Let's say that you enter your login credentials via a form, and that form is served on a page that is not SSL-protected. Assuming that your PC is free of keylogger malware, the data will remain on your computer until you click the "submit" button. So far, so good. If the form data is posted to a page that begins "HTTPS," the browser will attempt to establish an SSL connection with the server named in the form's action URL; the connection will take place over port 443.
If a secure connection is made, the data will be encrypted and transmitted to the server; otherwise no data is sent. Still sounds safe and secure, right? Unfortunately, there is a serious problem here.
How do you know if you're on the real Web site? If the login form is delivered via HTTP, there's no guarantee that a variety of known attacks hasn't affected the data as it traveled between the server and the client. When transmitting data in a form that is not SSL-protected, you cannot be certain as to where the data is being sent. If you can't be sure which Web site you're really on, it doesn't matter if the data being sent is encrypted. Hackers can substitute a false login page or launch a man-in-the-middle attack and simply retarget the POST command, submitting it to an HTTPS site that they control.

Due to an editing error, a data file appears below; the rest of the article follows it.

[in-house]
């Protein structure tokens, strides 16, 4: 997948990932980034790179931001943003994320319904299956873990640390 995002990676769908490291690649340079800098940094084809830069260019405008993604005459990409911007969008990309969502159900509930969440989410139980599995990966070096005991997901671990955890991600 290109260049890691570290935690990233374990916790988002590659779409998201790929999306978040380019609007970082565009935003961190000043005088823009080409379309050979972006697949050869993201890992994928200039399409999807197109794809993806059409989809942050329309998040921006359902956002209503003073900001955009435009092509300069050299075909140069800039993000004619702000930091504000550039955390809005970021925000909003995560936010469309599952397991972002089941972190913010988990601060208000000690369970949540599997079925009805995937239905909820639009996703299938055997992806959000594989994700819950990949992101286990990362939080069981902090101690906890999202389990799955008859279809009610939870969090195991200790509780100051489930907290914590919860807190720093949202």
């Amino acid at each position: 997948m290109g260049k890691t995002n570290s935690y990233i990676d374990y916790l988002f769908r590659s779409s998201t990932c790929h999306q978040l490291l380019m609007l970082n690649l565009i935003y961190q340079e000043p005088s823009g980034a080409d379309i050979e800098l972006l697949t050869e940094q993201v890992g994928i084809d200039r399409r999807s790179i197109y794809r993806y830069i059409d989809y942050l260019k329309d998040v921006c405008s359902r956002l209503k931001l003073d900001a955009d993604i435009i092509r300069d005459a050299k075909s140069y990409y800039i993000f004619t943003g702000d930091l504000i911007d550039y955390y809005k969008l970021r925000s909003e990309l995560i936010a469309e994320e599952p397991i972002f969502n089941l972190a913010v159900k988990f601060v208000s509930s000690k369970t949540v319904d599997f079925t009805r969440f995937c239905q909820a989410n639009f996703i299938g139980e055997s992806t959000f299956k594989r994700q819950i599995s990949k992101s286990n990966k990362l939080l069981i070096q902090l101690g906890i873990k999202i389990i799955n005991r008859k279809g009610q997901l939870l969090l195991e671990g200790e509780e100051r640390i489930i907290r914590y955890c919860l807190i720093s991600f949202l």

The SSL protocol provides encryption and authentication services, but if a form is not SSL-protected, the site can't be authenticated until after the data has been sent. So even though your data is encrypted, there's no way to know who you're really giving it to.
While a Web page will load more quickly if it is not SSL-protected, and SSL encryption can be costly for high-traffic sites that use HTTPS, there is still no excuse for abandoning good security practices. Many Web surfers know to look for the padlock symbol, a visual representation that the page is SSL-encrypted. Before providing any sensitive information, users can then verify that they're at the correct site, checking the site's security certificate to see the organization's name and who issued the cert. The Federal Trade Commission and the Anti-Phishing Working Group have urged consumers to be wary of any banking or online commerce site that does not prominently display the telltale padlock when accepting user credentials. By not using SSL, sites are undoing the industry's security awareness efforts.
This was first published in July 2007